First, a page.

Babies And Sleep: The Benefits Of Co-Sleeping

downloadCo-sleeping defines a range of sleeping styles – from sleeping with your baby all night, to taking your little one into your bed for an early morning breastfeed and snuggling together for a few extra zzzs.

For some families, co-sleeping can mean embracing not only the baby, but a whole new concept in bedroom decor with baby’s cot butted against the parents bed and the nearest side down for easy access to comfort baby.

This option may be preferable if one partner is extremely tired or anxious about bed-sharing. However, if you do this, make sure that neither the cot, nor your bed can roll and there are no gaps between the cot and your bed.

The bottom line is that many parents share sleep with their babies – according to a recent study at Durham University, 63 percent of parents often take their babies into bed with them. So, rather than ask, “Is it safe to sleep with my baby?” we should be asking, “How can I sleep with my baby safely?”

Whatever your sleeping arrangements, it is important to provide a safe sleeping environment for your baby. If you choose to sleep with your baby, both parents should feel comfortable with the decision and accept equal responsibility for baby’s safety


  • Do not sleep with your baby if you are under the influence of any substance such as alcohol or medication/drugs (prescription or otherwise i.e. antihistamines) that could induce a deeper sleep and reduce awareness of your baby (either partner).
  • Do not co-sleep if you are a smoker (either partner). The risk of SIDS is increased if the mother smokes during pregnancy or after the birth. There is also some evidence to suggest that a father smoking during his partner’s pregnancy increases the risk, and if both parents smoke the risk is doubled. In fact, it’s preferable not to let anyone smoke near your baby.
  • Sleep on a firm, flat surface (not a waterbed) and ensure the mattress tightly intersects the bed frame.
  • Don’t co-sleep on a couch or sofa, as babies can easily slip down into the crevice or face-first between cushions, or they may become wedged between the adult and the back of the couch.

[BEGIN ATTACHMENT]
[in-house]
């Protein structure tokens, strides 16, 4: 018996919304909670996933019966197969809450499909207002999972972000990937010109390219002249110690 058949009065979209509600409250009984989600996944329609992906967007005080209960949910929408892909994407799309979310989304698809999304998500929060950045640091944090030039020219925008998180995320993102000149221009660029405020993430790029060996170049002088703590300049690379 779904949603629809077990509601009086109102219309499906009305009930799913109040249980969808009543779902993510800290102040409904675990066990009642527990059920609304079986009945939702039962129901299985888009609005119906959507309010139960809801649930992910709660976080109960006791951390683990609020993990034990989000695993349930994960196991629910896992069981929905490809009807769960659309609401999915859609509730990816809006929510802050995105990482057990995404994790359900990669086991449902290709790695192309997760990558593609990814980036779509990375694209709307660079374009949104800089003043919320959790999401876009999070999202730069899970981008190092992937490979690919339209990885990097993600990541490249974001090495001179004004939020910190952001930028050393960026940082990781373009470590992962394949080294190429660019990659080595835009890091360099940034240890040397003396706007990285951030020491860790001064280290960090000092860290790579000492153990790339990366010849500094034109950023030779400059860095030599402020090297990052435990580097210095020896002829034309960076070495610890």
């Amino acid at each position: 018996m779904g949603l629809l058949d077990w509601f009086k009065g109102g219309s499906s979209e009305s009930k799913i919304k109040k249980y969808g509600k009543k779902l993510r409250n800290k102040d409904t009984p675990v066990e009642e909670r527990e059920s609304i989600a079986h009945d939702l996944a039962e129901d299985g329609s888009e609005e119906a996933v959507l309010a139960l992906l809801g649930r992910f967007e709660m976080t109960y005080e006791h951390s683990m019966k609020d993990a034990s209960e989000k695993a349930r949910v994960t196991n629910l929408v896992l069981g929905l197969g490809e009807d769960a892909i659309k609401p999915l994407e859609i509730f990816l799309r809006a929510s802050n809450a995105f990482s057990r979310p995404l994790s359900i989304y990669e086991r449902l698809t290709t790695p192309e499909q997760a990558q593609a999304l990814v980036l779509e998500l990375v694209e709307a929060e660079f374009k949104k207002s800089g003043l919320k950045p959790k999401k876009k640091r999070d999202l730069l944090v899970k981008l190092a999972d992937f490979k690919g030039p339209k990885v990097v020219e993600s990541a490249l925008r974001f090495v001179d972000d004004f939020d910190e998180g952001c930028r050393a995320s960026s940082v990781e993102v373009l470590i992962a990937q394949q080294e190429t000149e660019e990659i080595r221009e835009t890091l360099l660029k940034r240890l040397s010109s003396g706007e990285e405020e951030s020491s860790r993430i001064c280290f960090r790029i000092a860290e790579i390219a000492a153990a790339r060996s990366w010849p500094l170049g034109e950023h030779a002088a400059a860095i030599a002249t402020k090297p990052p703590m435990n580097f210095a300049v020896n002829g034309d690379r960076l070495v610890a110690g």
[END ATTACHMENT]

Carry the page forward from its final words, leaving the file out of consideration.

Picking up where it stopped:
• Avoid overheating by keeping baby’s head uncovered and do not use electric blankets whilst co-sleeping. Baby will be kept warm by your own body heat, so avoid over dressing or over bundling baby – enjoy the delicious skin contact.
  • If you have long hair, tie it back, and consider that very large breasts or extreme obesity may reduce awareness of your baby’s position.
  • Avoid pungent hair sprays, deodorants, and perfumes. Not only will these camouflage the natural maternal smells that baby is used to and attracted to, but foreign odors may irritate and clog baby’s tiny nasal passages.
  • Cut off ties from your own nightwear that may pose a strangulation hazard to baby.
  • At first it is wise to position baby next to mother, rather than between mother and father, as fathers tend to sleep more deeply and may be less aware of the baby.
  • Take precautions to prevent baby from rolling out of bed, even though it is unlikely when baby is sleeping next to mother.  Perhaps place the bed firmly against the wall, and fill cracks or empty spaces with a rolled up blanket, or use a guard-rail – mesh guard rails are safer than slatted ones.
  • To prevent baby becoming ‘stuck’ between the night table and bed if in the unlikely event that he does accidentally fall out of bed, make sure any furniture is pushed far away from the bed.
  • Don’t allow older siblings to sleep with a baby under nine months. Sleeping children do not have the same awareness of tiny babies as do parents, and too small or too crowded a bed space is an unsafe sleeping arrangement for a tiny baby.
  • Never leave a baby on an adult bed unattended

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